Questions tagged [hamiltonian-formalism]

The Hamiltonian formalism is a formalism in Classical Mechanics. Besides Lagrangian Mechanics, it is an effective way of reformulating classical mechanics in a simple way. Very useful in Quantum Mechanics, specifically the Heisenberg and Schrodinger formulations. Unlike Lagrangian Mechanics, this formalism relies on a "Hamiltonian" instead of a Lagrangian, which differs from the Lagrangian through a Legendre transformation.

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Constructing Lagrangian from the Hamiltonian in field theory

The text gives the Hamiltonian density as $${\cal H}=\frac{v}{2}\Big(\psi^\dagger\frac{\partial\psi^\dagger}{\partial x}-\psi\frac{\partial\psi}{\partial x}\Big)+\Delta\Psi^\dagger\Psi$$ and the ...
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Are electric and magnetic fields canonical conjugates?

When quantizing the electromagnetic fields in the context of quantum optics and quantum field theory, we often go for the vector potential $\mathbf{A}$ and its canonical momentum, which turns out to ...
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Why can a partial derivative be added to a hamiltonian in canonical transformations?

In canonical transformations, how come we allow hamiltonian to change by a partial derivative of time? $$H'(P, Q, t) = H(p, q, t) + \frac{\partial F}{\partial t}.$$ Here $F$ is the generating function....
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How can we know that changing variables to conjugate momenta is possible?

I am reviewing the derivation of Hamiltonian mechanics from Lagrangian mechanics, but I simply cannot understand how we can 'change variables' from $\dot q$ to $p$. Even on a very simple level, how ...
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Eigenfrequencies of an Hamiltonian dynamical system in different bases

Consider the Hamiltonian $$ H=H(x,y,p_x,p_y) $$ which generates the dynamical system $$ \dot{x}=+\frac{\partial H}{\partial p_x} $$ $$ \dot{y}=+\frac{\partial H}{\partial p_y} $$ $$ \dot{...
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Why not write the Euler-Lagrange equations in phase space, rather than using Hamilton's equations? [duplicate]

The Euler-Lagrange equations are $n$ second order ODE's on a path $q$. $$\frac d {dt} \frac {\partial L}{\partial \dot q_i}=\frac {\partial L}{\partial q_j}$$ If we define $p_i=\frac {\partial L}{\...
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Derive hamiltonian from equations of motion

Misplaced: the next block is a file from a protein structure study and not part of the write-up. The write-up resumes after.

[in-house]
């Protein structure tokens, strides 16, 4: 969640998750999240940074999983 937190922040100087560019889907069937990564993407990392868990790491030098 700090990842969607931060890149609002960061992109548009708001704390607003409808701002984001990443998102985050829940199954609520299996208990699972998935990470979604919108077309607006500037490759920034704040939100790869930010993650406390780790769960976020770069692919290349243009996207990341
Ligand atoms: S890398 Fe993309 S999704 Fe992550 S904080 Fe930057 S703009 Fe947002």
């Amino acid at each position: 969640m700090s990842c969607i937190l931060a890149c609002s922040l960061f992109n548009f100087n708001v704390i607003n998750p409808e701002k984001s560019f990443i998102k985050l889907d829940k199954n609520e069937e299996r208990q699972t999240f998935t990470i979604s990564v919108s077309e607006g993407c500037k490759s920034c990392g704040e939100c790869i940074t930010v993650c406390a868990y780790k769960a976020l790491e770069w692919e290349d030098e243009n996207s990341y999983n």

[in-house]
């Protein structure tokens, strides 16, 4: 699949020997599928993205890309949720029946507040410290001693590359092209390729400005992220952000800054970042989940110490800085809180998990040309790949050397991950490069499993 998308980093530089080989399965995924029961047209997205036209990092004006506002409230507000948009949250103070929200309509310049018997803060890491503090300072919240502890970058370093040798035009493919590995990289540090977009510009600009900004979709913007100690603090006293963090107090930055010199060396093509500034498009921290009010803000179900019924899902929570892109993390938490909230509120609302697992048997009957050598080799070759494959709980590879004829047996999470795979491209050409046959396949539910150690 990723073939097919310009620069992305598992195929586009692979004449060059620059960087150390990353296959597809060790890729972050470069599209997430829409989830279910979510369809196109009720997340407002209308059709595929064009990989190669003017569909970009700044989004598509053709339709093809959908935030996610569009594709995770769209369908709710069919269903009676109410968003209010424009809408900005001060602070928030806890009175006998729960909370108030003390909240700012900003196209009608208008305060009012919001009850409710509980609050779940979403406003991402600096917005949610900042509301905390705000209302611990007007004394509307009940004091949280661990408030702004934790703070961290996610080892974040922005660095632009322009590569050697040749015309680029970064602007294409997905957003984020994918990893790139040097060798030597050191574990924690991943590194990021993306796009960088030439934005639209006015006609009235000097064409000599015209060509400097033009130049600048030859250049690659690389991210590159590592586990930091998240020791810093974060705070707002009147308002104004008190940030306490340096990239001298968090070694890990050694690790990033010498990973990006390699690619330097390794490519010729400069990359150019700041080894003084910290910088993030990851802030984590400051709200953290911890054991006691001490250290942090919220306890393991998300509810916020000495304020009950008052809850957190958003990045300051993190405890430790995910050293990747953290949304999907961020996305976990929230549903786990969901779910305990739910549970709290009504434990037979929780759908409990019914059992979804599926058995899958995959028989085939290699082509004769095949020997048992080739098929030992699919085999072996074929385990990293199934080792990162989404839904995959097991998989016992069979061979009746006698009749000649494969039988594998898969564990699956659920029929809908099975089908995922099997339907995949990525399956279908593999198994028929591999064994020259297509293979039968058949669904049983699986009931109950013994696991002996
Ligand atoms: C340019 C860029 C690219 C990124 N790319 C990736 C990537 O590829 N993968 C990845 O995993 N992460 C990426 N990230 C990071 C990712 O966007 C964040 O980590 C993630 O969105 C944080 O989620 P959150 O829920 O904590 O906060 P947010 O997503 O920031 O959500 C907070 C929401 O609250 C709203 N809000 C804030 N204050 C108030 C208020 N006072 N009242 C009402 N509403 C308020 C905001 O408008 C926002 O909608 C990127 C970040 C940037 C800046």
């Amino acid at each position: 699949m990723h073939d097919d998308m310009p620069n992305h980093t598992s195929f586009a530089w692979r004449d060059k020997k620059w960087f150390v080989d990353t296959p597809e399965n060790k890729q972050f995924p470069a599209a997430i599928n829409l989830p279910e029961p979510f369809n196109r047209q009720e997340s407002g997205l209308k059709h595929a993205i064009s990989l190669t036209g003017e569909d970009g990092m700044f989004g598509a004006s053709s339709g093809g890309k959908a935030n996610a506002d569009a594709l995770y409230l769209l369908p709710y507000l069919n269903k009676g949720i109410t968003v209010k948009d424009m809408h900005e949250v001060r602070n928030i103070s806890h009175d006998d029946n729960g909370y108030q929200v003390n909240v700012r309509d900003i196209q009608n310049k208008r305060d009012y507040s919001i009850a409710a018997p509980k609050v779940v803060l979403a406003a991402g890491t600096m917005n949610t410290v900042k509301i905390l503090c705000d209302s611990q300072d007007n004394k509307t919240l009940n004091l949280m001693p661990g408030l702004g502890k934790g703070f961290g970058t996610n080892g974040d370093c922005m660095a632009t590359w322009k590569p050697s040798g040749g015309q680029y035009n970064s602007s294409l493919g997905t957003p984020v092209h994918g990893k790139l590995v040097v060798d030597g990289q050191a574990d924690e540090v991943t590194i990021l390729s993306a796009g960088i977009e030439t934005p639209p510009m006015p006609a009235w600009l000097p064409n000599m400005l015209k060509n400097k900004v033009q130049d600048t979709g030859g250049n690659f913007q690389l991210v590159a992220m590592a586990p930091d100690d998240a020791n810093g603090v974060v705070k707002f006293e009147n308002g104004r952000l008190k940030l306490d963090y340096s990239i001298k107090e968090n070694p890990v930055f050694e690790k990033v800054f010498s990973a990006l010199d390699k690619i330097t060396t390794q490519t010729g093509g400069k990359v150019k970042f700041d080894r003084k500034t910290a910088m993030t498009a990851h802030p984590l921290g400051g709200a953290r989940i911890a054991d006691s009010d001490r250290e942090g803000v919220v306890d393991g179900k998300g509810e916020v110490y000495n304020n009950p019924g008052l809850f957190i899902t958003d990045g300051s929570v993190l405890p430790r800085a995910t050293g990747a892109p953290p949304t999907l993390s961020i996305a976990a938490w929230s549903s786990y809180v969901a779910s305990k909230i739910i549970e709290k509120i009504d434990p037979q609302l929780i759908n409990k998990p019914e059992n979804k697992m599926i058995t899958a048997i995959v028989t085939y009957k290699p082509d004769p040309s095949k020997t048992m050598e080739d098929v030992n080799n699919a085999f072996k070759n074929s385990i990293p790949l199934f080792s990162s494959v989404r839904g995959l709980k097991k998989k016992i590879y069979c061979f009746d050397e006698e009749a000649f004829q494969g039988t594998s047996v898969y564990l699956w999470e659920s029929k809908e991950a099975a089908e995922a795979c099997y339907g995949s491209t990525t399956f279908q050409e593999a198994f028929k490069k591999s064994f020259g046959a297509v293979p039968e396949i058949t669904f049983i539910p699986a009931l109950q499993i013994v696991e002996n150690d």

Is there a method for deriving the hamiltonian given that you know the equations of motion? For example given the equation (equation 5 in paper linked) they simply the derive the Hamiltonian in ...
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The Canonical Transformation and Generating function

I have got the following exercise "In the context of canonical transformations, we can show that the distinction between coordinates $q$ and momenta $p$ is spurious. For each set $(q_i,p_i)$, ...
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Confusion regarding properties of Poisson Brackets

I have just started learning about Poisson Brackets, and came across the following property $$\{q_i,q_j\}=0$$ And $$\{p_i,p_j\}=0.$$ Where $p$ and $q$ are respectively the momentum and position ...
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Why is the change in Hamiltonian for an active infinitesimal canonical transformation defined the way it is?

I'm trying to understand infinitesimal canonical transformations and conservation theorems (section 9.6 Goldstein ed3). My specific problem is with understanding eq 9.104, $\partial H = H(B) - ...
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Hamiltonian of non-regular Lagrangian is well-defined on phase space

In section 1.1.3 of Quantization of Gauge Systems by Henneaux and Teitelboim, it is stated that the Hamiltonian $$H=\dot{q}^np_n-L,\tag{1.8}$$ although trivially a function of $q$ and $\dot{q}$, can ...
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Transform from Cartesian coordinates to Delaunay elements

Place a central mass $M = 1/G$ at the origin $(0,0,0)$. We know that for a test particle moving in the $xy$-plane, we can transform $(x,y,p_x,p_y)$ to the Delaunay elements $(\theta_\lambda, \theta_\...
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Hamilton Constraint of the WdW equation

Can someone explain specifically what the surface term of the hamilton constraint in quantum cosmology actually describes and how it creates time even though we start with a timeless universe? And why ...
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Extension of classical Liouville operator

Let us consider a classical Hamiltonian system described by the Hamiltonian \begin{equation} H(q,p) =\frac{p^2}{2m}+V(q) \end{equation} where we stick to the case of single particle for simplicity. I ...
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ADM decomposition of the general scalar tensor theory Lagrangian

I have question about ADM decomposition of some general scalar-tensor theory of gravity. Starting with ADM form of the metric: $ds^2=-N^2dt^2+h_{ij}(dx^i+N^idt)(dx^j+N^jdt)$ provided with extrinsic ...
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Online courses on Analytical Mechanics [duplicate]